Trying to catch a striper these last three weeks has been harder than buying a carton of Clorox Wipes at Walmart. Two weeks ago, I had a trip planned with Don to fish the Forebay. We got close to the lake, about a quarter mile past the Dinosaur Point , when we passed a Hay Truck parked in the emergency lane that was on fire. Traffic came to a halt about 500 yards around the bend and we could see big cloud of black smoke in the eastern sky. Helicopters were dropping loads of water from the sky and I joked with Don that there were probably stripers in those water buckets. If so, that was as close to a striper as we got that day. The two eastbound lanes were jammed with big rigs and cars. After an hour, the smaller cars started to make U Turns onto the safety strips to drive back to Gilroy. Finally the Highway patrol came by to tell us it would be 5 hours before traffic would be let through and to try to turn back. The big trucks were stuck for the duration but when the three cars behind me turned around and left, there was more room to manuver, I was able to back the boat up and make a tight reverse Y turn and went home. We were so close and the wind had finally died down. The next window to fish was a six hour break forecasted for the following week. Don and I tried again on Friday but by the time Don got to my house, the winds built up to 20mph at the lake and forebay despite the forcast and we had to scrub the trip. I enjoyed talking with Don Chesnek -one of the founders of the San Jose Flycasters Club. Turns out we have many many mutual friends and he knew my dad at IBM. Some day soon we will fish together.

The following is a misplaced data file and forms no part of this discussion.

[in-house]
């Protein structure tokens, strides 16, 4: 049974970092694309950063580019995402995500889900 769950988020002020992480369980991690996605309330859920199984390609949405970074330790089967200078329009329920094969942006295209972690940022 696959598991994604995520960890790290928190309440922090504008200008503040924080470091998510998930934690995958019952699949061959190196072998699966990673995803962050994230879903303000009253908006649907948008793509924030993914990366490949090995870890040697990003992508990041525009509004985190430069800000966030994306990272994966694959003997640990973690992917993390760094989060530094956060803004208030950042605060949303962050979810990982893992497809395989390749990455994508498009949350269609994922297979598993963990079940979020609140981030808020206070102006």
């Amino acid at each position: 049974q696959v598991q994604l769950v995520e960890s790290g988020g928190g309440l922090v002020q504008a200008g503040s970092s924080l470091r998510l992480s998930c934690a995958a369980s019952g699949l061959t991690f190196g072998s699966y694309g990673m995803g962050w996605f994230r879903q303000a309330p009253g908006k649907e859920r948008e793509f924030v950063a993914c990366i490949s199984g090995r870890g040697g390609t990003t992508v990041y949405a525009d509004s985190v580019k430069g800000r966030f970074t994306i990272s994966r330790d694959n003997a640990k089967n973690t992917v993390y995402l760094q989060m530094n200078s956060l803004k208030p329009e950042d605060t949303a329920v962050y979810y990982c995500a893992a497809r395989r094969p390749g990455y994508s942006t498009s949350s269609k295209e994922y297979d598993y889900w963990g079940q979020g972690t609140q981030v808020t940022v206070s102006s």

The Wind has been relentless these last two weeks but today turned out to be a rare calm day. I didn’t believe it till I woke in the morning. I went to bed after checking the wind line and it was blowing about 20 mph at 11:00pm. At 6:30 the wind was 1mph and I thought the wind line might be broken having not heard it that low in a month. I launched at 8:00 from Basalt and decided to fish the racks first before the guard might come to kick us off for the day. It’s pretty routine now for the bait fishermen to congregate around the racks in mornings on the weekends. I set up on the north corner “parking space” and tried a couple dredges at 40 feet. The panoptix showed almost not fish moving around the racks. The large schools of shad were present but not moving–very odd. Despite that lack of sonar activity, the anchovy soakers were still getting limits of fish fishing straight down the pillars. I decided to fish the rocks on the dam and managed a couple three pounders. The fish were not active at all despite the great conditions. I caught a half dozen dinks off the rocks in the Bay of Pigs but today was really tough. The only large schools of active fish were 60 feet down around the racks with an occasional hunter fish off the rocks. I found lots of schools of “round fish” around the submerged trees in the Bay of Pigs as will as several HUGE stripers swimming around the structure in the bay of pigs. I tried everything I could to get flies in front of them but the fish in the entire lake just didn’t seem hungry at all. Before leaving around 4:00 and after I had exhausted my flybox options, I decided to throw a 9 inch swim bait in the Bay of Pigs around that structure. I managed to get one of those big fish to come up from the bottom in 18 feet of water and follow the swimbait to the boat It was over 20 lbs and swam very slowly behind the lure turning away leisurely as it got to the boat. That was the most exciting moment of the day. I brought one home for Gina and I decided to keep it alive as long as possible before cooking it. It was great. Fresh is best. I ended the day with half a dozen dinks and three good ones. Still Im happy and grateful to the Wind Gods to have fished today. Thank god for fishing during this COVID pandemic. It really means alot to me that a terrible day of fishing is better than the best Shelter in Place day in the COVID era.